By JG Lewis
Again, today, I fell into my morning routine. We all do.
Routines: we have them, no matter how strict or subliminal they end up.
Mornings we bathe, dress, eat breakfast (alone or before anyone else is awake), check the news feed or your bank account on your ever-present mobile device, and then set off to work (the same route, the same streets or street car number); perhaps a stop at the coffee shop, banal chatter with the barista-of-the-day, obligatory greetings to office mates or tales of last night’s game; you get the picture. It’s an everyday day—most days.
If you substitute one item for another, an instance here or there, and we all do the same things, mostly every day, whether we pay attention or not.
For me, during these pandemic days, it begins with a morning walk before the streets get crowded or well before much of Toronto’s humanity is even awake. I like the silence. I’m not ready to talk to anybody, except for the aforementioned banter with the barista, and rarely get more than 1,300 steps into the day without my morning cup of personality. Then I wander.
Following my morning constitutional (maybe an hour and a bit later) and prior to preparation for whatever I am about to do, I will take a moment for only my self.
I sit at my desk every morning, before tearing into whatever needs to be done, and reach over to the bookcase on my left and, without looking, grab a book of poetry. With the same attention to detail, I flip open a page and I read aloud the poem in front of me.
Now, I will often read a poem or selection of poems at different points of the day, but the first poem of the day, selected randomly, is the most important to me.
I know it is the most purposeful reading I will do today. I know, often depending on the day, that I will eventually (and undoubtedly) come across some disturbing news, critical information, or must-read utterly repugnant corporate missive that will surely set the remainder of my day off kilter.
For this reason (and many ancillary excuses) this ritual is important to me, especially after a protracted period where many of our rituals—personal or public—have been stripped away by this pandemic.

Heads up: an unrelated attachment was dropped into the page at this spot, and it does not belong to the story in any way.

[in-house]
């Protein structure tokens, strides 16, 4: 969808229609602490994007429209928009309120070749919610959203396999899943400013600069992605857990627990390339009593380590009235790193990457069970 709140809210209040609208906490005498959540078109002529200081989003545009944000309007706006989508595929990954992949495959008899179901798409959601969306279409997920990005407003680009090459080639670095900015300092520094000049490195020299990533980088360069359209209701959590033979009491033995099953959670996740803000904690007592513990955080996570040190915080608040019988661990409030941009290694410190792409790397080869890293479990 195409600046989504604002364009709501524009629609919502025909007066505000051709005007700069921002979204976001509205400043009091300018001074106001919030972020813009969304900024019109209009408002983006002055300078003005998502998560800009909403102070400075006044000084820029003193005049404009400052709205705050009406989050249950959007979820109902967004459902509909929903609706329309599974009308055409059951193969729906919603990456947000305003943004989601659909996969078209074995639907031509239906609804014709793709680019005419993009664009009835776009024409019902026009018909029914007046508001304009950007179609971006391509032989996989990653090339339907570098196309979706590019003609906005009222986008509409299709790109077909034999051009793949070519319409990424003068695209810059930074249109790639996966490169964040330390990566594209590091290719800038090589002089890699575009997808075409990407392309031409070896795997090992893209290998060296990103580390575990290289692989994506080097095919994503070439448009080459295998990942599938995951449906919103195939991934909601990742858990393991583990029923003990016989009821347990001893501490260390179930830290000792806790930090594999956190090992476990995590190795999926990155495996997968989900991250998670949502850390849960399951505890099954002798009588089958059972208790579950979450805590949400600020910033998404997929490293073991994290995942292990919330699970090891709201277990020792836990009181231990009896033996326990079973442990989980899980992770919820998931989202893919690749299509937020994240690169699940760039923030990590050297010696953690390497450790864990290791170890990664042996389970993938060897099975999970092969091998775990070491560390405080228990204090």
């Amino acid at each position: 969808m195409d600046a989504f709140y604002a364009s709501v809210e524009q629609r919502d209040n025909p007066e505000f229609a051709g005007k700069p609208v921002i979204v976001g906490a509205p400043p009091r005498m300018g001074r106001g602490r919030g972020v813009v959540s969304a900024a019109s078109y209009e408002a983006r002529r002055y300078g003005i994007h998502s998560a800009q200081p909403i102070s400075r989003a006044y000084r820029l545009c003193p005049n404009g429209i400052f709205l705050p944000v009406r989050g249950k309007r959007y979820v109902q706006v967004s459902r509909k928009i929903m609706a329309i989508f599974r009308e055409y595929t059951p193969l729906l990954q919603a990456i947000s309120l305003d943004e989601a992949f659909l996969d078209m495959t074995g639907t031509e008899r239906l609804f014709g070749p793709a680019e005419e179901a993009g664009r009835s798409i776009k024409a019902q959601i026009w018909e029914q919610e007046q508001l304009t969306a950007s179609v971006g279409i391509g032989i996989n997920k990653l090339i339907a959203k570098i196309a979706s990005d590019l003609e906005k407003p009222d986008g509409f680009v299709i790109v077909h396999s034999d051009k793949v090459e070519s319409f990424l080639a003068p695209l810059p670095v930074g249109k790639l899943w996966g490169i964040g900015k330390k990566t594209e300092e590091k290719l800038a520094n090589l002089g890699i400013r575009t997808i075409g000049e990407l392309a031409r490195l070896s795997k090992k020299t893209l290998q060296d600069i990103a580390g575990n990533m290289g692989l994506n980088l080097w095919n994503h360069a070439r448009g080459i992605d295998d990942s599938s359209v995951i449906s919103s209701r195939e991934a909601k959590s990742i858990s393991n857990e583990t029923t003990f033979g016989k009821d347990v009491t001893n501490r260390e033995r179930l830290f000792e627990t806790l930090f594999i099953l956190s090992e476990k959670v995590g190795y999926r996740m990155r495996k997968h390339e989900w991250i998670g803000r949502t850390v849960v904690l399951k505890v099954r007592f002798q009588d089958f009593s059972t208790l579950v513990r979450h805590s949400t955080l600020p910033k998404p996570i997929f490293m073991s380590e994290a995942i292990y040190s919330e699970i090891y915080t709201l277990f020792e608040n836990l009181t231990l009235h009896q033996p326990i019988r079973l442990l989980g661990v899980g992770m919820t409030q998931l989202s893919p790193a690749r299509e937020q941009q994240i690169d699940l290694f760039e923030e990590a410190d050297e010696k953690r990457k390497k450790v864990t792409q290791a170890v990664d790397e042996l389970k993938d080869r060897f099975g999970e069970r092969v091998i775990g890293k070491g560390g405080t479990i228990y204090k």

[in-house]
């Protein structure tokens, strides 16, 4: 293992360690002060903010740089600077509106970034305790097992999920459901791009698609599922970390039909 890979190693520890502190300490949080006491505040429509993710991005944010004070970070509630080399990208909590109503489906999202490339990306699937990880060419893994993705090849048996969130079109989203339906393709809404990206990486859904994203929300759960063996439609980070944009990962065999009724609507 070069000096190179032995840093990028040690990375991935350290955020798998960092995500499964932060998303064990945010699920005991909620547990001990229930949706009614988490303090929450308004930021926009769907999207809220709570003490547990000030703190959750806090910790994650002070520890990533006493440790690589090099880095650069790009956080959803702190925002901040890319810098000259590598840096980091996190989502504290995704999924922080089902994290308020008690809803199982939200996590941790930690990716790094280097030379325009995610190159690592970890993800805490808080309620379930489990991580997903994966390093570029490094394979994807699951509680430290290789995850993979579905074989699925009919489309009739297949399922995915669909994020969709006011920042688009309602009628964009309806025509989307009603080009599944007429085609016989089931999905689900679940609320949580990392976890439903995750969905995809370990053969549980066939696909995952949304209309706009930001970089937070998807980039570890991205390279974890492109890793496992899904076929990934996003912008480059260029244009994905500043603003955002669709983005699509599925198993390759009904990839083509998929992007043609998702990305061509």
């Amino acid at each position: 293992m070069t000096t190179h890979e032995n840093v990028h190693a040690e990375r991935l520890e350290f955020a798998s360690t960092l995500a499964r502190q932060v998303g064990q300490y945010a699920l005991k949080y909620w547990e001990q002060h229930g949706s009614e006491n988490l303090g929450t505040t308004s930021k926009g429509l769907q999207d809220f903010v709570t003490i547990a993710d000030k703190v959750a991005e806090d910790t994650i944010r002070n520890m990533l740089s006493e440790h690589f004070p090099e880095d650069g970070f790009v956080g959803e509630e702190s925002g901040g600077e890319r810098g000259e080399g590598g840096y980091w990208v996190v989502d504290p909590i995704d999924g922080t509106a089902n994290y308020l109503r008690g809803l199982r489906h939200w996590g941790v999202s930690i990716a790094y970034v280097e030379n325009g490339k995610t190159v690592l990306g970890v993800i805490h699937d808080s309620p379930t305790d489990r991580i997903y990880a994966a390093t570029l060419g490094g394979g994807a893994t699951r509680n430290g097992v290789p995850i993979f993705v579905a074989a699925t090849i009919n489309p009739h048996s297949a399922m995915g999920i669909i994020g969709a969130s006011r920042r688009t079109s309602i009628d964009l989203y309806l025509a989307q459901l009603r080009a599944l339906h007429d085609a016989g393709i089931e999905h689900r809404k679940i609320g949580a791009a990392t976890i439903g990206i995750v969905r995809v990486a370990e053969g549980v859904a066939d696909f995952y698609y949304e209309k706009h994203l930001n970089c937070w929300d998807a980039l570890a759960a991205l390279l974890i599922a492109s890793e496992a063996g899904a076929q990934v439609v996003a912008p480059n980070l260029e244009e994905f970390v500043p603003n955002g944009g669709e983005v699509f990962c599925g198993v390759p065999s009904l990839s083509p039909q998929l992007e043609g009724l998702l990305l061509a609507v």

We are only now able, after some 15 months, to gather for small ceremonies like weddings, funerals, or birthday celebrations. We are now into the second year where graduation from any form of education has been limited or prohibited. These are all time-honoured public rituals that signify dramatic changes in our lives. Weddings, birthdays, even graduations can somehow be worked around, but grief is a ritual that must be acknowledged.
Rituals. We have them, or are meant to have them. COVID-19 and its variants have taken many away.
The Oxford dictionary defines a ritual as “a prescribed order of performing rites” or “a procedure regularly followed”. A routine, in the same dictionary, is described as “a regular course or procedure, an unvarying performance of certain acts.”
There is a difference, however slight, between routine and ritual.
A ritual might not be the early-morning jog, or yoga practice. It might however be that moment where you roll out your mat, kneel into your space and whisper a slight prayer or mantra that will pull you through the class.
Your ritual might be sharpening three or four pencils to their finest point, so you can begin your morning pages; that 11 or 17 minutes of a timed state-of-conscious writing that brings your thoughts into focus and helps define your purpose.
Perhaps you light a candle, or incense, each night as settle in with a novel or some self-help book or another. Maybe the candle is better spent next to a hot bubble bath where you cleanse both body and mind of the residue of the day.
Your own ritual may, in fact, be a daily meditation. This may take place while you sit cross-legged (or not), eyes closed or wide-open, and ponder where you are or what you have experienced. It may also take place while you walk around the block after sunset, each step expanding your thoughts or intentions.
Purposeful time to yourself is a ritual you shouldn’t ignore. You are the only one that can do that for you.
It is your choice.
Choose what best serves you. Realize; no recognize, what breaks up your routine. Feel the difference. Know the difference. Know it is your ritual, and not so much routine, that gets you through the days.
Not only is it a rite; it is your right.
Editor: Dana Gornall